The bishops of Congo must be men of faith and prayer, close to their people and prophetic in their proclamations of hope and denunciations of injustice, Pope Francis told them.
Before leaving Kinshasa Feb. 3 and heading to Juba, South Sudan, the pope met with Congo's bishops at the headquarters of the episcopal conference. He thanked them for working "twice as hard" preparing for his visit, referring to the fact that they had arranged almost everything for his planned visit in July before it was postponed because the pope was having trouble walking.
Turning to the ministry of bishops, Pope Francis insisted that "proclaiming the Gospel, enlivening pastoral life and exercising leadership cannot become ideas having little to do with the reality of daily life."
Ministers of the Gospel, he said, "must touch wounds and communicate God's closeness, so that people can realize their dignity as his beloved children and learn to walk with their heads held high, never lowering them in the face of humiliation and oppression."
The bishops must make sure the Gospel speaks to a nation enduring violence, civil unrest and poverty, the pope said.
In fact, he said, like the bishops "I see Jesus suffering in the history of this people, crucified and oppressed, devastated by ruthless violence, marred by innocent suffering, forced to live with the tainted waters of corruption and injustice that pollute society, and to suffer poverty in so many of its children."
The role of the bishops, he said, is to become "channels of consolation and reconciliation for others, to heal the wounds of those who suffer, to ease the pain of those who weep, to lift up the poor and to set individuals free from manifold forms of slavery and oppression."
The bishops are called to be prophets in the style of Jeremiah, who was told by the Lord, "I have set you this day over nations and over kingdoms, to pluck up and to break down, to destroy and to overthrow, to build and to plant."
The biblical mandate, he said, means the bishops have an obligation "to pluck up the poisonous plants of hatred and selfishness, anger, resentment and violence; to break down the altars erected to money and corruption; to build a coexistence based on justice, truth and peace; and finally, to plant the seeds of rebirth, so that tomorrow's Congo will truly be what the Lord dreams of: a blessed and happy land, no longer exploited, oppressed and drenched in blood."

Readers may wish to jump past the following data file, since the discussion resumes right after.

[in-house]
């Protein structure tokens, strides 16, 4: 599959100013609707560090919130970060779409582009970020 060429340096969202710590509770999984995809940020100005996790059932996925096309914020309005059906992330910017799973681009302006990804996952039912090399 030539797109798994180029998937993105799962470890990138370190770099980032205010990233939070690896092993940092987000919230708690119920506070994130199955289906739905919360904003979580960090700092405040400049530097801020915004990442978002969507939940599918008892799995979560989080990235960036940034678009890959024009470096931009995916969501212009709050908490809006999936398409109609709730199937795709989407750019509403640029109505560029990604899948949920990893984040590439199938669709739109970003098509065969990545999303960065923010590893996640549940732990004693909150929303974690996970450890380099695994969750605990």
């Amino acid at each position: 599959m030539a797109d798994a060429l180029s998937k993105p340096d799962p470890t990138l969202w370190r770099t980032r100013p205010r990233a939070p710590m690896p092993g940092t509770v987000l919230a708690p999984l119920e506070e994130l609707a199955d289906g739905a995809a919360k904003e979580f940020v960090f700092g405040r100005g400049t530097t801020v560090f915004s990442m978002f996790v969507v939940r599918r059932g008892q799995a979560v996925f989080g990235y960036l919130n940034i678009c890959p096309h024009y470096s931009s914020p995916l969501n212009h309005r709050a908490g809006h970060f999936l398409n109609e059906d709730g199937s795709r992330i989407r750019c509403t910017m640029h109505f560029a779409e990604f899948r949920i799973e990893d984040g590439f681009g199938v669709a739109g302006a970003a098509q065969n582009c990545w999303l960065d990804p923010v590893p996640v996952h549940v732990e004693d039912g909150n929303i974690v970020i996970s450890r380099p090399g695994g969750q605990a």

Pope Francis insisted he was not talking about getting involved in partisan politics.
While Christian prophecy can and does have political and social implications, those areas usually should be left to lay Catholics, he said. Instead, the task of the bishops is "to proclaim the word, awakening consciences, denouncing evil and encouraging those who are broken-hearted and lacking hope."
As he told priests, religious and catechists the day before, Pope Francis insisted the proclamation of the Gospel requires closeness to the people and personal witness of an upright and holy life.
"The church's pastors must first and foremost be credible, particularly in their work of fostering communion, in their moral life and in their administration of goods," he said.
Pope Francis told the bishops, "May it never be the case that, while others are suffering from hunger, it could be said of you: 'They didn't care; some went to their fields, and some about their own business,'" as the Gospel of Matthew says.
"No, please, let us leave business affairs out of the Lord's vineyard," the pope told them. "Let us be shepherds and servants of the people, not entrepreneurs!"
Cardinal Fridolin Ambongo Besungu of Kinshasa told reporters that the pope's visit had focused the world's attention on Congo and on "what the pope himself called a silent genocide, a genocide no one wants to talk about" where people are slaughtered by militias fighting for or financed by those who want to control the country's vast mineral wealth.
The pope told neighboring countries and multinational mining companies, "Take your hands off this country," the cardinal said. "Congo is not Ali Baba's cave where people come to take out what they want."
The cardinal also was asked about a chant thousands of young people shouted Feb. 2 during the pope's meeting with them at Martyrs' Stadium. Using a nickname of President Felix Tshisekedi, the young people chanted that it is time for him to go. He has been president since 2019 and new elections are expected in December.
"I hope the message was received by the president," the cardinal said.